Is the one finger adjustment a change in estimate or an error under accounting rules? In such a case, the actual amount of fingers already existed, was not subject to uncertainty, and did not come about because of new information. Therefore, the adjustment should not be a change in estimate under accounting rules. The person made a mathematical error. The miscounting of fingers arose from an oversight or misuse of facts at the time they were counted. If he couldn’t count his fingers, he should have used a calculator to count them. Therefore, the adjustment should be considered an accounting error. The same logic appears to apply to adjustments made by j2 Global to deferred revenues, revenues, and net income.

J2 Global is trying to hide the fact that its internal controls were not sufficient in the past to detect an error in calculating deferred revenues. Instead of reporting this accounting error, management is trying to fool investors into believing that is has come up with a new way of estimating deferred revenues. This is dishonest.

Management tries to brush the issue under the rug by explaining that the adjustment of $10.3 million isn’t material when compared to revenues over the last 13 years. This analysis of materiality is incomplete. Materiality does not only apply to a quantitative analysis. It also must be applied to a qualitative analysis. And in this case, J2 has failed miserably at covering up the true nature of the adjustment, and that cover-up in and of itself would seem to make the issue material.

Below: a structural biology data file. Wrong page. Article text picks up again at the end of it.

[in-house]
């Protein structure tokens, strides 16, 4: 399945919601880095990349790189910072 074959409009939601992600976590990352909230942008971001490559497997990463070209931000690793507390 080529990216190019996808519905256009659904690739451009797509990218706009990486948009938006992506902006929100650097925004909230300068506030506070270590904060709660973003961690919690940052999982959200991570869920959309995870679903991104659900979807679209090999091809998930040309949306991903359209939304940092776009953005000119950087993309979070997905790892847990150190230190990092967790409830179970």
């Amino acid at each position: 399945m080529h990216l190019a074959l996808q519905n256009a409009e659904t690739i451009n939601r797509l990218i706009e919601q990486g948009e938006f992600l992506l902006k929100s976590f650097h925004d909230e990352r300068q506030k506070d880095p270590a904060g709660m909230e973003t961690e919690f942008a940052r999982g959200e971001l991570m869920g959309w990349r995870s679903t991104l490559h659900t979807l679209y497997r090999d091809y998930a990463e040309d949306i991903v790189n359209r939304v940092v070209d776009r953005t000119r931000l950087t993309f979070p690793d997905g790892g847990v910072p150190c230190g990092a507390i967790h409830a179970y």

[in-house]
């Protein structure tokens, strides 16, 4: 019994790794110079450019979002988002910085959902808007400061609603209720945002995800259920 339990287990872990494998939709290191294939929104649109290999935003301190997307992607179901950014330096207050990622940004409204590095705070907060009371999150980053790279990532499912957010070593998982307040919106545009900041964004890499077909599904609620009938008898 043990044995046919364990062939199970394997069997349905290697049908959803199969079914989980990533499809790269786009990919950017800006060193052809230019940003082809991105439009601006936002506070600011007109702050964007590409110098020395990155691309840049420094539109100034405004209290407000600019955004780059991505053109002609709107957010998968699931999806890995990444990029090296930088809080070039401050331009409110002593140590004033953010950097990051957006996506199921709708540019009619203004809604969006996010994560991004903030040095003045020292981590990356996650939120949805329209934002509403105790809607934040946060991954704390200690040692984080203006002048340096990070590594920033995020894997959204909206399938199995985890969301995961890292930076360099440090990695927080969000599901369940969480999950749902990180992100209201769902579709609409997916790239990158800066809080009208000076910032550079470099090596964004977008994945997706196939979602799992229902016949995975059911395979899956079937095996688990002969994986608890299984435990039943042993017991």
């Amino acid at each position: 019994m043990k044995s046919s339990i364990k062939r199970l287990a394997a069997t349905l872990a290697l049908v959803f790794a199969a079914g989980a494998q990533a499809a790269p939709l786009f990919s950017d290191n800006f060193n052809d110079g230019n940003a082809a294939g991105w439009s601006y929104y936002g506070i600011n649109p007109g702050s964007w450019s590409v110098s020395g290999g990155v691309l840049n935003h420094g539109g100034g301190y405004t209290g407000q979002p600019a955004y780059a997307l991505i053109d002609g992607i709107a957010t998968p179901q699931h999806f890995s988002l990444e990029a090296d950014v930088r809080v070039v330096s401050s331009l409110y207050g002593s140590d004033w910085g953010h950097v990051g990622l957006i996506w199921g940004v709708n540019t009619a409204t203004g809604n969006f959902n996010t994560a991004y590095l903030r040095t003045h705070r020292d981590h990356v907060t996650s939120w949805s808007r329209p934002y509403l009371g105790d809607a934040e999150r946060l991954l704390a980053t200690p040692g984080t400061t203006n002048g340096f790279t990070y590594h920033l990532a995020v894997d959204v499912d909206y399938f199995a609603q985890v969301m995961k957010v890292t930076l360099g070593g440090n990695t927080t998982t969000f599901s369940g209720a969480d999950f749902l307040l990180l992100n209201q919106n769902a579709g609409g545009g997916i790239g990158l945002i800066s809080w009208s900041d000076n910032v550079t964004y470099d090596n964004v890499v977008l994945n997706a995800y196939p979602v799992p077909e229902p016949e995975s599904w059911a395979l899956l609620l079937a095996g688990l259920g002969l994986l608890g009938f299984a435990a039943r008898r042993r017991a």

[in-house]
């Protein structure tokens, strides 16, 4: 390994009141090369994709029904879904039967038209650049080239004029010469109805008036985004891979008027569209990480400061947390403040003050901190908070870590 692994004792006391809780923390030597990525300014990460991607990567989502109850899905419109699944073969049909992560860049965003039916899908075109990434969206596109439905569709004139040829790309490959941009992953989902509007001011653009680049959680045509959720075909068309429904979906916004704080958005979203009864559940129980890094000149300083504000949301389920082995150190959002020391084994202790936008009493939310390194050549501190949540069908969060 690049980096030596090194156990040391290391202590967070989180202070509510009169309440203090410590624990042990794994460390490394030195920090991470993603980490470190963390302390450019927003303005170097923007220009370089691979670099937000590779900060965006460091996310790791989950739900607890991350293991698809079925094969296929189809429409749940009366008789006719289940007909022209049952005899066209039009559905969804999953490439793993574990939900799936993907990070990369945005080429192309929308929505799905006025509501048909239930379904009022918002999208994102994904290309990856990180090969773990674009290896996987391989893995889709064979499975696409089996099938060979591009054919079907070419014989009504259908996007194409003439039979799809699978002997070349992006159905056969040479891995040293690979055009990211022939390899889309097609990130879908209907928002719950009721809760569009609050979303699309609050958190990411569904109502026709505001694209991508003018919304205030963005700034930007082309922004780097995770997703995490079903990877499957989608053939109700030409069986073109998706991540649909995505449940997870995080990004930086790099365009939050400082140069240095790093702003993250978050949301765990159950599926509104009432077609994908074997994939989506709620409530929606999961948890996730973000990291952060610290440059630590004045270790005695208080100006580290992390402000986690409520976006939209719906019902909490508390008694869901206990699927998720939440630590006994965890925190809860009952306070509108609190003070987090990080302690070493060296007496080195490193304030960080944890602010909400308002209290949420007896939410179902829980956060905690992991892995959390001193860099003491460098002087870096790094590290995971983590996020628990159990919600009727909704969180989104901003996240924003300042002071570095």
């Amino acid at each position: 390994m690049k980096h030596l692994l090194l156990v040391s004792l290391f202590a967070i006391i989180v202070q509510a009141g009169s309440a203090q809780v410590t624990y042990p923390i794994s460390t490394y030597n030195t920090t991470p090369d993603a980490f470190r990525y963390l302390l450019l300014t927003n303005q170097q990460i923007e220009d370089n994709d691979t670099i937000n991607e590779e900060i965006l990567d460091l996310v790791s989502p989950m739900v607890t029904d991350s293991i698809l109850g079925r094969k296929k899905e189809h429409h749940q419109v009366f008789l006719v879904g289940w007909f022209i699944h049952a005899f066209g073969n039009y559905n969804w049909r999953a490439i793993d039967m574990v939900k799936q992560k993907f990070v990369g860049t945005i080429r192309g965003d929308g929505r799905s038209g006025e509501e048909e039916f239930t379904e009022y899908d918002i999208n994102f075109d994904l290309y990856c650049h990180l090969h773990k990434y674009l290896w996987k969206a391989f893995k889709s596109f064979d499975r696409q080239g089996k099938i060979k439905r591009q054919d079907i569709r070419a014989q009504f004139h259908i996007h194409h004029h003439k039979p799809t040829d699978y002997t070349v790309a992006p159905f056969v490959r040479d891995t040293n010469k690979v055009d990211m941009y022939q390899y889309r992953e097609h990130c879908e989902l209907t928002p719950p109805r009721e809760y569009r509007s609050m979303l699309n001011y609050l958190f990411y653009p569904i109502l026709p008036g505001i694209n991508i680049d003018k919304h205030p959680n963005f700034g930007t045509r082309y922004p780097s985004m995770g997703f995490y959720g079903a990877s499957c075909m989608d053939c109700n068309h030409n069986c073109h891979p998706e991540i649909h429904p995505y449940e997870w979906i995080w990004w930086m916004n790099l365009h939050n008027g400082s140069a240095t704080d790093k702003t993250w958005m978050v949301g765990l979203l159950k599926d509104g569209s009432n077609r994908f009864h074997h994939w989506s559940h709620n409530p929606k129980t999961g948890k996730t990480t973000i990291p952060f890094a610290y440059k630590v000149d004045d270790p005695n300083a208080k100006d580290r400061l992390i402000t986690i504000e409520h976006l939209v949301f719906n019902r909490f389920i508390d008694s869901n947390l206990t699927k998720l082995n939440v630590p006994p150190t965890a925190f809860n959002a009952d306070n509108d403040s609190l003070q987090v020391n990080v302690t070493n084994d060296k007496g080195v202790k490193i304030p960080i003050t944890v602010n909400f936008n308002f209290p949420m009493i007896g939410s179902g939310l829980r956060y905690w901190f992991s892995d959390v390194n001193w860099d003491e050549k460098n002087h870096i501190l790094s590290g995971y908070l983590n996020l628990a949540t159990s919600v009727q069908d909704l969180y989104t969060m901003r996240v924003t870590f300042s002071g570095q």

Why does eFax management care so much about pretending this is a change in estimate? If it is an error correction, the company must go back and restate financials under SFAS 154:

Correction of errors. As under APB 20, the correction of an error, which may be a change from one non-GAAP method to GAAP, or a bookkeeping correction, is shown as a restatement. Error corrections are distinguished from changes in GAAP, which are considered retrospective applications. Thus, although error corrections, like changes in principles, are reflected by restating comparative financial statements along with a prior-period adjustment to the opening retained earnings balance, the term “restatement” is reserved for error changes. SFAS 154 retains accounting for error corrections as in APB 20; there is no exception due to impracticability.

Sorry J2, but you’ve made an even bigger mess. Instead of just correcting your accounting error by the book, you were dishonest in your characterization of the situation. You still need to go back and restate prior years’ financial statements, and now you also need to explain to the market why you improperly called this a change in estimate.